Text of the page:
From the Forrester Research report, "The Path to Customer Experience Maturity"
Not so long ago, many companies never heard of the term “customer experience.” Now, it’s as commonly discussed as, say, “competitive strategy.” As with strategy, there’s no one correct way, but there are some proven approaches to reach goals, and Forrester Research has made an effort to capture them in a new report.
Improved customer experience (CX) has very tangible benefits in this digital age, including better customer loyalty and a more efficient path to acquiring new customers. But the Forrester report, “The Path to Customer Experience Maturity,” released in conjunction with the Customer Experience Forum taking place in New York, contends that most companies won’t get there because their ambitions are “too grand” or their efforts are weak.
Grand ambitions, for instance, include trying from the start to create an experience different from any other company's, and weak efforts include failing to regularly measure CX or even just to track all of a firm’s CX efforts across customer touchpoints.
The solution, as with many other long-term business solutions, involves establishing best practices and making them a routine part of everyday activities and long-term planning.
Forrester identified 40 essential practices, and boiled them down into six disciplines for its CX maturity framework. Following these disciplines, the report said, companies can improve CX over time, demonstrate cost savings and, with the resulting larger group of happy and loyal customers, see revenue improvements.
The six disciplines are strategy, customer understanding, design, measurement, governance and culture.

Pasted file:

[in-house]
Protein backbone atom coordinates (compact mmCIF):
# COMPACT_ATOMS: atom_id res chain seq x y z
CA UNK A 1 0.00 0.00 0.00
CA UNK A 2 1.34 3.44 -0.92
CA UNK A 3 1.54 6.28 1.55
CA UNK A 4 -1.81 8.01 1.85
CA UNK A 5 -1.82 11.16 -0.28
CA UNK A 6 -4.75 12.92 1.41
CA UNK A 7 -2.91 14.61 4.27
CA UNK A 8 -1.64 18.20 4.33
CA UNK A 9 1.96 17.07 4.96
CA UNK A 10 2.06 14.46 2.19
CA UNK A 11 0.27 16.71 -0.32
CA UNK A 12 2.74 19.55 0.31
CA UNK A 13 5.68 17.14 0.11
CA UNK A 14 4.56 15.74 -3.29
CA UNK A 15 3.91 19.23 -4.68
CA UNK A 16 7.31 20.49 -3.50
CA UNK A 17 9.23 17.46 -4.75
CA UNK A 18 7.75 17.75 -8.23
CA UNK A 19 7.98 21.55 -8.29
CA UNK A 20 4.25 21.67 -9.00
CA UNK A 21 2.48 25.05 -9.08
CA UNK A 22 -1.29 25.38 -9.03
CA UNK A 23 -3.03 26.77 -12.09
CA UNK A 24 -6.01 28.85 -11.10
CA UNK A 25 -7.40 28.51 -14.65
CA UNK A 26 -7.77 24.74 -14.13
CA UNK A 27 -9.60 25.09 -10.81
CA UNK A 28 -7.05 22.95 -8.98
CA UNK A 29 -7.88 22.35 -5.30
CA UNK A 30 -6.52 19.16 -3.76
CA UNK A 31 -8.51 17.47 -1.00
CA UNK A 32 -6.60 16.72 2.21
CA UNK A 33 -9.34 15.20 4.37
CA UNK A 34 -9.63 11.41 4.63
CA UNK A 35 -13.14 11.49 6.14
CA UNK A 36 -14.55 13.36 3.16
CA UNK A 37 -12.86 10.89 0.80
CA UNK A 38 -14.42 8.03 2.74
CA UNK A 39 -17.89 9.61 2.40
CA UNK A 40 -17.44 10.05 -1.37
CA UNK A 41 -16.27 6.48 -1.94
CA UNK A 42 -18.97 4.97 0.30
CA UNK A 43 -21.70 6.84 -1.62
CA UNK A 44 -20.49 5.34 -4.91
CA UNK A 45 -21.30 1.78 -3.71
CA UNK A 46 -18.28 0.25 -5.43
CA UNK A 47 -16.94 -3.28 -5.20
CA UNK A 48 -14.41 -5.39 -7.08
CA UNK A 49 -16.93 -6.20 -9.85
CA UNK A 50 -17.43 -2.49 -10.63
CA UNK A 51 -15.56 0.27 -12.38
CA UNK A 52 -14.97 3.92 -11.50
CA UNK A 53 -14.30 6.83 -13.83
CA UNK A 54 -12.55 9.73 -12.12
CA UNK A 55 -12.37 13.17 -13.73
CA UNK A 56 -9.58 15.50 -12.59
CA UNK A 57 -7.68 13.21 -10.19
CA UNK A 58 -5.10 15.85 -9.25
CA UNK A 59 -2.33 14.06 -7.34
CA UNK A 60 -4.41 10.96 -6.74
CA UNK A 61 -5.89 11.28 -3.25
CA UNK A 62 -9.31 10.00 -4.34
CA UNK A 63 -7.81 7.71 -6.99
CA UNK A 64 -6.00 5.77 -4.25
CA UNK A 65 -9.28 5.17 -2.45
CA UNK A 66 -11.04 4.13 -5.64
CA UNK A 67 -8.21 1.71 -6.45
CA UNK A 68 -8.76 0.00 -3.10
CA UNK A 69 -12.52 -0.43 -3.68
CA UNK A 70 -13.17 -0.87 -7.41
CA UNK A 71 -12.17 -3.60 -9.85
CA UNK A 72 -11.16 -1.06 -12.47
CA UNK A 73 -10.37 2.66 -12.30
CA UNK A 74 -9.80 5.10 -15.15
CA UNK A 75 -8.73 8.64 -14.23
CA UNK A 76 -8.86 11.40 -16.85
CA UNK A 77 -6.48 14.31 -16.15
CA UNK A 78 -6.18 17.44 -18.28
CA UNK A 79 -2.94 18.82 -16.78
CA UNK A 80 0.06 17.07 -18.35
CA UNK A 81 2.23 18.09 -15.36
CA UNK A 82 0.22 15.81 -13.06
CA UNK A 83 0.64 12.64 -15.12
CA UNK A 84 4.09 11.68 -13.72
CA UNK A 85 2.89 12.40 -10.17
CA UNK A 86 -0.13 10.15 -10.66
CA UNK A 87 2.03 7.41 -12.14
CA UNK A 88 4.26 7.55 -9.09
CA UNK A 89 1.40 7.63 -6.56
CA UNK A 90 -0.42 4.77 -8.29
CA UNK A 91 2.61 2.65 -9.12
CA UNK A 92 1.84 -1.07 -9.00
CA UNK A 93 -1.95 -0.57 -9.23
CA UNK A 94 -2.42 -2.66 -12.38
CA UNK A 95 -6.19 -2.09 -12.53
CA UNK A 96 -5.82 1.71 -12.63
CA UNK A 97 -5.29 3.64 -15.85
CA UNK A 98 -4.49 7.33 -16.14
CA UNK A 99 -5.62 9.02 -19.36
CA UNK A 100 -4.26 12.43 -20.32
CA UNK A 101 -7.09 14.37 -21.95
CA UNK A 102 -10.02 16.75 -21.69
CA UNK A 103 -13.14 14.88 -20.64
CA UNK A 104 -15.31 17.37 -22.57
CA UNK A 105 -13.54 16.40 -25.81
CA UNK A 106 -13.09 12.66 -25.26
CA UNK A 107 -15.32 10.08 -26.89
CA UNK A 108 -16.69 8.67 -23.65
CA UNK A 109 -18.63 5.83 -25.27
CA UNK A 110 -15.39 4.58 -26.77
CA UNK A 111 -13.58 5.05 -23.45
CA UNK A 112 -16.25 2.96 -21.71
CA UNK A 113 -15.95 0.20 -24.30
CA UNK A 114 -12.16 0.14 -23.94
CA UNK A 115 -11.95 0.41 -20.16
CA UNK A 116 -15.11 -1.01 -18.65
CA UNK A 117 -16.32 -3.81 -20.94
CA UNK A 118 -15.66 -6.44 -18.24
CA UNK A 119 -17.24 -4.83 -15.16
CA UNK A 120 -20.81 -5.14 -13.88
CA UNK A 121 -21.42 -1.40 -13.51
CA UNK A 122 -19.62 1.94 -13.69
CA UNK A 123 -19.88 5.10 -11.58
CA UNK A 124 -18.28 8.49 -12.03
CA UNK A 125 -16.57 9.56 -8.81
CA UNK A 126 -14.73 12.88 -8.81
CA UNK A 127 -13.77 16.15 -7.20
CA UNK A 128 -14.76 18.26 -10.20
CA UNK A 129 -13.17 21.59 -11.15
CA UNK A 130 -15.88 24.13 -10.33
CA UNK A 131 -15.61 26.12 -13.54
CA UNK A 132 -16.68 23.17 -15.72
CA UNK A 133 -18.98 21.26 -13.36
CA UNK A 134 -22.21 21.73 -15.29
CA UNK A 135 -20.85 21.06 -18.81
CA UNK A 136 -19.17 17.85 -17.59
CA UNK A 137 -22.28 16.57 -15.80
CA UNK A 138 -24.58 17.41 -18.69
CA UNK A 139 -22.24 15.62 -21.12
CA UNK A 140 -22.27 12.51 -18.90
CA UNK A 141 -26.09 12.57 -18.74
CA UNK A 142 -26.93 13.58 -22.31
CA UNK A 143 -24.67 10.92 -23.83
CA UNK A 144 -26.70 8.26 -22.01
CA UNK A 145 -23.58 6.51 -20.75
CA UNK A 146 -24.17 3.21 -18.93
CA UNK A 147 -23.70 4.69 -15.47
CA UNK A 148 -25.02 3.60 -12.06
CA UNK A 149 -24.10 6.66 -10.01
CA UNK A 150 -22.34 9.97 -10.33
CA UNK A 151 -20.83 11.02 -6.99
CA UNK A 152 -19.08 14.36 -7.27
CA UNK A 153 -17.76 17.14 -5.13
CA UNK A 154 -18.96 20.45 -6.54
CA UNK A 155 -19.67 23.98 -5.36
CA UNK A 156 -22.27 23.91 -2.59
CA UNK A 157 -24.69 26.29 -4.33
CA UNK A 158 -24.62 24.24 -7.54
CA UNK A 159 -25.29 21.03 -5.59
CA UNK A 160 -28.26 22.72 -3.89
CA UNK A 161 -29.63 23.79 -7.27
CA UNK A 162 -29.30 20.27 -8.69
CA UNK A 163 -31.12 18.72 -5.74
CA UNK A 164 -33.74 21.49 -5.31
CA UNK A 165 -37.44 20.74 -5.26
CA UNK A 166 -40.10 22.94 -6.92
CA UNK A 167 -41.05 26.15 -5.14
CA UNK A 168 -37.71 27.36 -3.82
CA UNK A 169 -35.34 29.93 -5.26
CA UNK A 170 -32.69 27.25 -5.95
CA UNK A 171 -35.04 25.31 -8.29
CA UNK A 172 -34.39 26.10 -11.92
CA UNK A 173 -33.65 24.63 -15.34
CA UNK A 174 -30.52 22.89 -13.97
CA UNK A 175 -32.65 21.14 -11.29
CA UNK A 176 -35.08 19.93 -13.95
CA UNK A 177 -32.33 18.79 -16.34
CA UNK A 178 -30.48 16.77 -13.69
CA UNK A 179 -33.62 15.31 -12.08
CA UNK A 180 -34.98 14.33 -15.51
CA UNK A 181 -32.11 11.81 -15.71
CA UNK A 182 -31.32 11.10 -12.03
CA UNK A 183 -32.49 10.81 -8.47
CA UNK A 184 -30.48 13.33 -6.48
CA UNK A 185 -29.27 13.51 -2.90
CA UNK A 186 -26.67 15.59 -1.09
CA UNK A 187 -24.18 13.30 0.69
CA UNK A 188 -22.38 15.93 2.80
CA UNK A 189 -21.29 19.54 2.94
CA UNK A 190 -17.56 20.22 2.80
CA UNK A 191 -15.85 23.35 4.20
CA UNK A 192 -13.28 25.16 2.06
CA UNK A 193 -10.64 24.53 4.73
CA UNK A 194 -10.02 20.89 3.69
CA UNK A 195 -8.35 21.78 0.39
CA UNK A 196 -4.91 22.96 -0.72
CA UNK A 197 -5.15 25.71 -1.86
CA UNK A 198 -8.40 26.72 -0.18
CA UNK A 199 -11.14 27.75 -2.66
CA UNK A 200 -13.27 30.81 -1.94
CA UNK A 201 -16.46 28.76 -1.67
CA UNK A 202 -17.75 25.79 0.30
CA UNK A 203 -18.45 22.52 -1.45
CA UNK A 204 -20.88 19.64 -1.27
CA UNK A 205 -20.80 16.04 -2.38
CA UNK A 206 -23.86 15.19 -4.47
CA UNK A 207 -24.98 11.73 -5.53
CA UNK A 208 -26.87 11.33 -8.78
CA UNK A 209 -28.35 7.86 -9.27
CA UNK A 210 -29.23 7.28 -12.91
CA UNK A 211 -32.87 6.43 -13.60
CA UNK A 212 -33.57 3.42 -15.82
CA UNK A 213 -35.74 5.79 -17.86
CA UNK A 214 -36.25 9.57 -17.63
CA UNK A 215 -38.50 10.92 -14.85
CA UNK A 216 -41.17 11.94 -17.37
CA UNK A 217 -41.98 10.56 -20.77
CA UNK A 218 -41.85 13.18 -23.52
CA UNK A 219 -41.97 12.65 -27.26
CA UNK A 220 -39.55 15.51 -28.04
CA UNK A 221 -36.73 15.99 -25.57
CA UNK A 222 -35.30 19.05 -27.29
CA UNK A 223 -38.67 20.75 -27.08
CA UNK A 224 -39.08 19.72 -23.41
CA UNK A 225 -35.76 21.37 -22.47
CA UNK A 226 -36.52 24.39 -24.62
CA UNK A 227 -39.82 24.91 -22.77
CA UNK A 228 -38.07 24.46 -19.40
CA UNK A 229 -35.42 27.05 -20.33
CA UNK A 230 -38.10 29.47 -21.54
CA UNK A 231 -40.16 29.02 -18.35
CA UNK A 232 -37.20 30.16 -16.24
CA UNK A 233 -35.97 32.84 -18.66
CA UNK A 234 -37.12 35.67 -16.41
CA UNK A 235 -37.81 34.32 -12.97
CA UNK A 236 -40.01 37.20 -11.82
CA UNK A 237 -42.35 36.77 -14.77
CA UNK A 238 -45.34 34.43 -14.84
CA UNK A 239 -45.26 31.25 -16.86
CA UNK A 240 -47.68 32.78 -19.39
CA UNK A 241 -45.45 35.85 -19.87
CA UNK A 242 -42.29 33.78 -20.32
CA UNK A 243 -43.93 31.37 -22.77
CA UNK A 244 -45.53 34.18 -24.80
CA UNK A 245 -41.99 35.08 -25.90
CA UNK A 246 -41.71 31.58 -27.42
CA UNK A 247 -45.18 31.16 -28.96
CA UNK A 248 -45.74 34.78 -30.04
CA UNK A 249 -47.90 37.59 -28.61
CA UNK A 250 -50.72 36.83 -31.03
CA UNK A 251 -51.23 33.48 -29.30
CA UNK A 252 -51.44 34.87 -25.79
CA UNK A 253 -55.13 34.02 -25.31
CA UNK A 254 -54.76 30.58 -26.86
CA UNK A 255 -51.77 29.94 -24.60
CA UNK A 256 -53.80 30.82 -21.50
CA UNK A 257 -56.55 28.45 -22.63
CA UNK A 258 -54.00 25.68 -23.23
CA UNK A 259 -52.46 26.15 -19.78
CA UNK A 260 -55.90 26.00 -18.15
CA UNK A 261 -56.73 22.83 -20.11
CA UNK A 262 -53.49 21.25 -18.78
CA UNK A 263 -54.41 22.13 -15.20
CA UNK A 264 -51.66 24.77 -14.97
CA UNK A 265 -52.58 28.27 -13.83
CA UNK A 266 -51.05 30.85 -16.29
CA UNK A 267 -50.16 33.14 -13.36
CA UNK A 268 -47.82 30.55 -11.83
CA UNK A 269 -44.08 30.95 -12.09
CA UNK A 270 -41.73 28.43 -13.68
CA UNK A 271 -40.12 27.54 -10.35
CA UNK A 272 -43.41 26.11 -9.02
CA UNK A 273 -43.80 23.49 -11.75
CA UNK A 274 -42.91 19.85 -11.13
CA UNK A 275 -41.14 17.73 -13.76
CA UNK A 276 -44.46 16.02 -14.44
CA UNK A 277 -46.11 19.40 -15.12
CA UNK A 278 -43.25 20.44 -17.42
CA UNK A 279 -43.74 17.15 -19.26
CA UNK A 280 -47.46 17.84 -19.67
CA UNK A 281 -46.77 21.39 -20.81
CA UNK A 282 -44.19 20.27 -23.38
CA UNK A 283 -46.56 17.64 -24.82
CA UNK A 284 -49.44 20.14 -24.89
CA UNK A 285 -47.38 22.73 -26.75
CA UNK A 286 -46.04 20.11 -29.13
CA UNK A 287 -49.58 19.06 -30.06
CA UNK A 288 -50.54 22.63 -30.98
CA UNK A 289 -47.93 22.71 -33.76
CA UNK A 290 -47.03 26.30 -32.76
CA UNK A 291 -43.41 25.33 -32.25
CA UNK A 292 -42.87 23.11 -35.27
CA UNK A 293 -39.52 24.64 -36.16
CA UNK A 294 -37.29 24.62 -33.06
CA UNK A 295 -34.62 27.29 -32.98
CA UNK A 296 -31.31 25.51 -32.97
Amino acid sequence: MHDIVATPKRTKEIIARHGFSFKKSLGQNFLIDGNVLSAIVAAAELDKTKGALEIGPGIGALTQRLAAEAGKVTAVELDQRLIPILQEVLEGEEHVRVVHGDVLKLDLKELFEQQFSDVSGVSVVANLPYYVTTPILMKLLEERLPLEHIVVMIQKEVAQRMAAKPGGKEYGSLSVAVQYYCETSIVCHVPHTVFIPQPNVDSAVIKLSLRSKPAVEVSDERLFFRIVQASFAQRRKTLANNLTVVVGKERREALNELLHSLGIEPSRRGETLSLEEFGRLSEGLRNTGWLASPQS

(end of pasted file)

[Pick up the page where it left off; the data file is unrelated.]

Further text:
Strategy aligns a specific CX plan with the company’s overall strategy and brand attributes, and is shared across an organization as a guide for decision-making. Customer understanding involves practices based on a shared sense of the company’s customers, and design molds the broad range of customer interactions at every touch point -- website, retail locations or customer service.
Measurement and governance means setting up systems to track progress consistently and completely, as well as systems to manage the evolution of CX through the assignment of responsibilities and processes. And culture requires companies to create shared values and behaviors that support its CX efforts through hiring, socialization and rewards.
Forrester said companies that successfully adopted these six disciplines tend to follow the same phased path toward their goals. In Phase 1, the companies fix what’s broken in their customer experience through continual listening, a prioritization of fixes and then a coordinated repair effort that measures results.
Phase 2 is Elevate, in which the newly-determined good practices become the new normal, such as Rosetta Stone’s monthly reports of “top customer rants and raves," or Courtyard by Marriott’s training program that gives new hires the company’s sense of what guests want. Forrester also noted that CX-successful companies reward customer-centric behavior by employees across the enterprise.
Phase 3 is Optimize, when companies develop a “sophisticated CX toolkit” that involves modeling ideal CX approaches, utilizing an outside experience design practice or building one internally and tying training programs to customer experience.
In Phase 4, Differentiate, successful companies stretch beyond a good CX to provide a differentiating one that can become a significant competitive advantage, such as determining unmet customer needs or reframing problems or opportunities to include the underlying need. Companies might also refocus their entire CX ecosystem, which might involve orienting it around steps in a customer’s journey rather than around the company’s focus on its product.
In an era when most products and services can be commoditized, brands need to continually improve their customer experiences in order to survive -- and this Forrester report provides a solid guide for getting on the path to long-term survival.